When Leon mentioned this Word-a-Day challenge to me, I was intrigued. He’d mentioned that something like this is a commitment that requires foresight and planning – hence the Day 0 topic – Prepare. I then did what I do whenever I have a task like this presented before me, I ask my wife.
I asked her to throw out the first thing that came to mind when I said the words on the list and for “prepare” she immediately said “cooking.” Now, she worked for her family’s catering company when she was young and worked in food service in her teen years whereas I am not even allowed in my own kitchen if she is present. (Am I the only one here gents?)
But this got me thinking. In the growing world of DevOps where automation and continuous delivery are a very real thing, is it any wonder that one such company decided to call itself Chef?
Now, I’m not any kind of authority on Chef, DevOps as a whole, or cooking in general, but I’ve spent years in IT, so I can speak to that.
IT is (typically) an interrupt-driven job. Sure, you have general job duties, but most are superseded by the high priority email from the director, the alert that there is a failing drive in a server, the person standing in your cube asking for the TPS report, the CIO stating that they just bought the newest wiz-bang that they saw at the trade show and you need to implement it immediately. Regardless of what is causing the interruptions, your “normal” daily duties are typically defined by the those same interruptions.
So, how can you plan for interruptions? Short answer is that you can’t, but you can attempt to mitigate them.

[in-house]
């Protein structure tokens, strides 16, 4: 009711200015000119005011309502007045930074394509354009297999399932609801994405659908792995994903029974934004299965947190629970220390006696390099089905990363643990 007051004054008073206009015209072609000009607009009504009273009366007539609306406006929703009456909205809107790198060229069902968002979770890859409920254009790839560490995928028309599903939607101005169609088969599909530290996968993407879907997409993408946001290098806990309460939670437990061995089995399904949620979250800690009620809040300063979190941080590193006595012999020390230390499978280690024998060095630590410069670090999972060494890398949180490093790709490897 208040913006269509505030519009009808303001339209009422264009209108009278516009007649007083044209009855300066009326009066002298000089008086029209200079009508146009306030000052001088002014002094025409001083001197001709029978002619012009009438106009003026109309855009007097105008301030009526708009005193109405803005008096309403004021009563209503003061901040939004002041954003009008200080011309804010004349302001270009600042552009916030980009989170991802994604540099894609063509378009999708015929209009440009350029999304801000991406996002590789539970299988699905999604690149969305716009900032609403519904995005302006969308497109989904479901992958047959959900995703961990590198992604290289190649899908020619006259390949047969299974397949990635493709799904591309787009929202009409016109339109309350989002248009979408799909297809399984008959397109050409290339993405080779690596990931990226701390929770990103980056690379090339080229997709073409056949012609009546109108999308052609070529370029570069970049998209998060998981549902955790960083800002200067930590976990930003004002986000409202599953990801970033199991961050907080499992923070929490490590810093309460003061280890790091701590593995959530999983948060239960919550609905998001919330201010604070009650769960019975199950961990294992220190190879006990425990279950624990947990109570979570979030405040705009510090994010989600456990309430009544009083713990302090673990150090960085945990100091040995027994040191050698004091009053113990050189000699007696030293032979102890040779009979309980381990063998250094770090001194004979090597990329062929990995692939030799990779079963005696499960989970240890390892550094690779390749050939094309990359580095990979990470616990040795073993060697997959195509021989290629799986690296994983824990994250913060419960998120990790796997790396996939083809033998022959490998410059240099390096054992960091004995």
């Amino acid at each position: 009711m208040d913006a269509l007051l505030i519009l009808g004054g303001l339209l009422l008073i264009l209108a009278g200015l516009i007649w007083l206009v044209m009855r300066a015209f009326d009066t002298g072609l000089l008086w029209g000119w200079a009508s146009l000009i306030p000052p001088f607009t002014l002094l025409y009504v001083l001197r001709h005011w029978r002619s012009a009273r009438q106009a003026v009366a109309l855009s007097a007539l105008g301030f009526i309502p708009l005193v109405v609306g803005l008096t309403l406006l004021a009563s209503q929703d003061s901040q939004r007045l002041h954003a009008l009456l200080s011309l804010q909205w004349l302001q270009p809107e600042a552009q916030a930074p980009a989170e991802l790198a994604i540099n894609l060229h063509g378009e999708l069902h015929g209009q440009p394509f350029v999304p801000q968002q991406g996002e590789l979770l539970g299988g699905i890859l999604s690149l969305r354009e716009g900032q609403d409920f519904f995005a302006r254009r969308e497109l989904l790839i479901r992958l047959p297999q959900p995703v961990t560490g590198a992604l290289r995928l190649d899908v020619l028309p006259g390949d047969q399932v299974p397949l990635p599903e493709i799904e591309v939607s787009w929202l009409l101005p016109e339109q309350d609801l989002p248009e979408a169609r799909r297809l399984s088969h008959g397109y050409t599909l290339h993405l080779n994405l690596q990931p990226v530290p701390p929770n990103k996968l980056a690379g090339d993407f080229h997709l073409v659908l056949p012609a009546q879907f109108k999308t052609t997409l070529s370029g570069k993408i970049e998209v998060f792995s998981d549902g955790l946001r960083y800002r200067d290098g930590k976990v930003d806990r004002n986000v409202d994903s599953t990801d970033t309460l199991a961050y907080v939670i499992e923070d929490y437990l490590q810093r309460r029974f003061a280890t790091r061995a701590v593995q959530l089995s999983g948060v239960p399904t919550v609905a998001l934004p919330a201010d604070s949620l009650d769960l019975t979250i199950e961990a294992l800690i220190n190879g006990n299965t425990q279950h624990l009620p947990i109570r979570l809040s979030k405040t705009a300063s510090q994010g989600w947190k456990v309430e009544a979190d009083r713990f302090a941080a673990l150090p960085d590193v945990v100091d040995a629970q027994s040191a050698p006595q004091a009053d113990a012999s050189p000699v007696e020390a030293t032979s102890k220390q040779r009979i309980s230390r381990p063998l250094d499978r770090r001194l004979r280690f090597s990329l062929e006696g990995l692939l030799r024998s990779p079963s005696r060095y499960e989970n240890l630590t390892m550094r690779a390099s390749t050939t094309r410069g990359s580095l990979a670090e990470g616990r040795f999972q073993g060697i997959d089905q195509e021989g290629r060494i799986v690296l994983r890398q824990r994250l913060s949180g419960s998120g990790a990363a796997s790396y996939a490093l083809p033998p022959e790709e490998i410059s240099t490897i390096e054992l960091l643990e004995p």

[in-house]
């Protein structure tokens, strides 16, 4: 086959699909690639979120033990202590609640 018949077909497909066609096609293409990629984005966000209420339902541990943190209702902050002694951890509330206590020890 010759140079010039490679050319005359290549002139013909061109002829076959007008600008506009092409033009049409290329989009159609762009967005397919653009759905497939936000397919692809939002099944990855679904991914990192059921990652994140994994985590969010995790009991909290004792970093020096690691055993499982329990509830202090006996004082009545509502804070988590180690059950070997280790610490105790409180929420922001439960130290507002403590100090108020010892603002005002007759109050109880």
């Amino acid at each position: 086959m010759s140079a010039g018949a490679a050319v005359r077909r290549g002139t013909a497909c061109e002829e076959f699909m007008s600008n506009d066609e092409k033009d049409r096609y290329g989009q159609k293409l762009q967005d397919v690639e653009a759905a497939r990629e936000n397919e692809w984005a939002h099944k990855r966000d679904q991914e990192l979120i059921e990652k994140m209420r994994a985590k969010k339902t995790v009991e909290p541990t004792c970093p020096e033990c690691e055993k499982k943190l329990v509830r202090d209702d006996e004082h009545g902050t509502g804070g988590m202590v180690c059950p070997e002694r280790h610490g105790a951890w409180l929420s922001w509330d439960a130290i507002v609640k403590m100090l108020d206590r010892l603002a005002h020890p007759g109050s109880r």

- Set expectations: Your job is not everything you are. Answering that email from the director may be important, but could someone else handle it better? Strive for a work-life balance. Leon’s covered this in a two-part series (Part 1 & Part 2). Make it your mission to not be defined by your job.
- If you get alerts (via Email, RSS, Slack, whatever) and they are taking over your life, make an effort to wrangle them. If you are a monitoring professional, you can’t afford to hate what you do, so don’t. Leon, Dave and I spoke at length on how to do this.
- If you are asked for repeated reports, why not automate them. There are any number of solutions that allow people to self-serve reports (SQL Server Reporting Services, Tableau, Crystal Reports, and many others) take some time an investigate them. Then determine the break-even point (time to setup the solution & train people vs. you running these reports). If it’s a net win, propose the solution. Don’t stop with reports – if there’s something that you do over and over again, find a way to automate it.
- Lastly, if the [insert C-Suite title here] asks you to implement something that they got from a conference, their friend told them about, or something they say in a trade magazine (read “trade rag”), don’t outright deny them. Instead, take the time to ask them to join or organize meeting with stakeholders to discuss the ramifications and to make sure that everyone in the business is on board.
So, these are only a few ways that you can prepare so that your day job stays your day job – unless you work in an overnight NOC – if that’s the case, then ^day^night.
I’d love to get a better understanding of what people are facing and how you prepare to it, so comment below.